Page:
Papercut and colored pencil art by Sheryl Aronson X 5

Monday, June 4, 2012

Walk For What Ails You

Our local Akron Area (Ohio) Sjogren's Syndrome Support Group had a 'walkabout' on Sunday, June 3, 2012. One purpose of the walkabout was to raise funds for the Sjogren's Syndrome Foundation (SSF), which is then used to fund awareness campaigns to educate the public and medical communities about Sjogren's Syndrome, and to fund research to find better treatments. Another purpose of the walkabout was that all of those participating talked to family and friends about Sjogren's, and that in itself increased awareness. Besides that, it is a fun event, a chance for us to get together in the fresh air and take a walk.
Sjogren's Syndrome is defined by the SSF as "a chronic autoimmune inflammatory disease in which moisture-producing glands are damaged, significantly decreasing the quantity and quality of saliva and tears." It may cause dysfunction in other organs and systems, and often includes extreme fatigue and joint pain. Sjogren's is one of the most prevalent autoimmune disorders, striking as many as 4,000,000 Americans.
Since pain and fatigue are frequent symptoms of Sjogren's, the walkabouts are short. There are options for participation for anyone, including working at the registration or snack tables, cheering others on, and doing as much of the route as they are able.
If you are a regular reader here, you know of my struggle lately with plantar fasciitis, achilles tendinitis, and hip pain. I walked the full route, twice around a short circuit, slowly but surely. My husband and youngest son, home briefly between college and grad school, walked with me. I raised over $300 myself, and the event raised over $6ooo total. While I was collecting money for Sjogren's, a couple of friends were collecting money for cancer walks they were participating in. It seems that more and more illnesses are getting involved in the 'walkathon' business. This is a fun way to help fund research and education for whatever ails you. Check out local support groups, look online, find out if there is some kind of event for your illness, and if not, start one. You don't have to be a big, national organization. Our local newspaper frequently has little blurbs about a person or family sponsoring a spaghetti dinner, or a walk, or some other event to raise funds for something. You can even just get a bunch of friends together to raise funds to send to whatever cause you choose. Keep in mind that if you do not have a known cause behind you, people may be reluctant to donate. Be clear about where the money will be going.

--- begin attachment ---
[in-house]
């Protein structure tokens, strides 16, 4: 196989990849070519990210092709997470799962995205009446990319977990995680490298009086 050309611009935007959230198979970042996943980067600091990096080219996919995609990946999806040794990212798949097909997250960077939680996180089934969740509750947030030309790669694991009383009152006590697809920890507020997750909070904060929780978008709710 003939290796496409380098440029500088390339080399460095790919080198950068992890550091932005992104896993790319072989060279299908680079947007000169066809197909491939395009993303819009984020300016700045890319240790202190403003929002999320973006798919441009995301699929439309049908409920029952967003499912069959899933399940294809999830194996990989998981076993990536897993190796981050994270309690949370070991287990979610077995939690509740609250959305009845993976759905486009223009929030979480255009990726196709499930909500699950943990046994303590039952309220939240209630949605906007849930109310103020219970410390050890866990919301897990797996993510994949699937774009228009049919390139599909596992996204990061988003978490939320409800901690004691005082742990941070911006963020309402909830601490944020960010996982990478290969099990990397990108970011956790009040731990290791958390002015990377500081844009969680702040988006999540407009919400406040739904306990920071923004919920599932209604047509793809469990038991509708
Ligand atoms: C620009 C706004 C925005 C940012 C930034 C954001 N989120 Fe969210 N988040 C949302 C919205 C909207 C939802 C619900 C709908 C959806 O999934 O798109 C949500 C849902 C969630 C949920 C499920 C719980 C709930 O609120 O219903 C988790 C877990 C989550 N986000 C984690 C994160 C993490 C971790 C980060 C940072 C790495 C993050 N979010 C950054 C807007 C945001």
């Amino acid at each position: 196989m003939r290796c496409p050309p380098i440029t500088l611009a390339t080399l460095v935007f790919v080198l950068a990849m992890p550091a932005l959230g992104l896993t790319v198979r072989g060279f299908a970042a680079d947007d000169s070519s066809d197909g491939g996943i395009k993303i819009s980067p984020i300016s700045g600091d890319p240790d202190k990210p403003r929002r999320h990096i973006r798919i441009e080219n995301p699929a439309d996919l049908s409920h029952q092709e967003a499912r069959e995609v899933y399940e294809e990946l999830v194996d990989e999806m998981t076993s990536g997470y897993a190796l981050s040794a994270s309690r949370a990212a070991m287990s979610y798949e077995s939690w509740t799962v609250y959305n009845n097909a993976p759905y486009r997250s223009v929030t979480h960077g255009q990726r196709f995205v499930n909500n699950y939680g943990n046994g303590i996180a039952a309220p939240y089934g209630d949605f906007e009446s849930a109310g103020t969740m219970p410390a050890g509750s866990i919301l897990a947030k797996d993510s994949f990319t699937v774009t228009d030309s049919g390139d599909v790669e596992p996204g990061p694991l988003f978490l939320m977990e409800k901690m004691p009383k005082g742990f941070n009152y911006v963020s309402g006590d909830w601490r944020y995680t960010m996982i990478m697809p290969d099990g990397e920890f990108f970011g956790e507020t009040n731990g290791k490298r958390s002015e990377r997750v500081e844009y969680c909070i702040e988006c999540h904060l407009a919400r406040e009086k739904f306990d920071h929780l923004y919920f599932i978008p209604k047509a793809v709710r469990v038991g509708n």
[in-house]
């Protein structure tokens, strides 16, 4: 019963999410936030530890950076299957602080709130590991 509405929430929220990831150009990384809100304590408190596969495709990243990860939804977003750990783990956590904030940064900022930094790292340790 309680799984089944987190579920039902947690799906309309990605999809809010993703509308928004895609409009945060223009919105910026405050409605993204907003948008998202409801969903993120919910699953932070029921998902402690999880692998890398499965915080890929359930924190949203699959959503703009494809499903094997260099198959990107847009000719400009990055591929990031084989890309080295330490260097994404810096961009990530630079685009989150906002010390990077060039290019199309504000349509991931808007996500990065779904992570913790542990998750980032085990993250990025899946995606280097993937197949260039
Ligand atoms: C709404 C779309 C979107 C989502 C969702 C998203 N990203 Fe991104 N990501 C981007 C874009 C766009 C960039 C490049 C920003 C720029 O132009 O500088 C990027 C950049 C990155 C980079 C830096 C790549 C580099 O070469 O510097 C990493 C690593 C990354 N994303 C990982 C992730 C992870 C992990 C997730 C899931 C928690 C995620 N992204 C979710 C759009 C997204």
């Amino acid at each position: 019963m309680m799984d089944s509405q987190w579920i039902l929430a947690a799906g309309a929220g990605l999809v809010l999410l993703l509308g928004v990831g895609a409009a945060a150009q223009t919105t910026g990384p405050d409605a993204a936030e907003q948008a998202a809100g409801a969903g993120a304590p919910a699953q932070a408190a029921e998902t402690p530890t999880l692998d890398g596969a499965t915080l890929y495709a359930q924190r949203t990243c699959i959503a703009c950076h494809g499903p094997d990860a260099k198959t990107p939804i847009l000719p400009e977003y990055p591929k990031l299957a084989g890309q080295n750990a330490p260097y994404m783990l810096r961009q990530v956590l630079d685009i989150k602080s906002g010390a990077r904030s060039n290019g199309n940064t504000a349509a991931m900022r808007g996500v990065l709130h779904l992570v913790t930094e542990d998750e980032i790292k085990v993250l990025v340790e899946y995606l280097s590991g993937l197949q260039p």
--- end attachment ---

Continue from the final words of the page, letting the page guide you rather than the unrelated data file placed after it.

Happy walking!  


  1. My small family had a medical situation when we had no insurance. Husband required surgery and radiation treatment and our small community donated in excess of $3,000 to help us pay the associated medical bills.

    Words are inadequate to thank a town of people that come together to help one another: we lost a mom of newborn twins and a baby with hypoplastic heart syndrome that same summer. Fundraisers for all of us were well-attended and money flowed in for each family--much from families barely making it themselves and yet always eager to help each other.

    Thank you for writing your inspiring post today and for reading mine.

    1. Hi Lynda- I always appreciate your kind words, feedback and insights. I am so glad to hear that your town rallied around you when you so needed it. Most people want to help each other, all we have to do is let them know what we need, or even just that we are in need, and they will take it from there.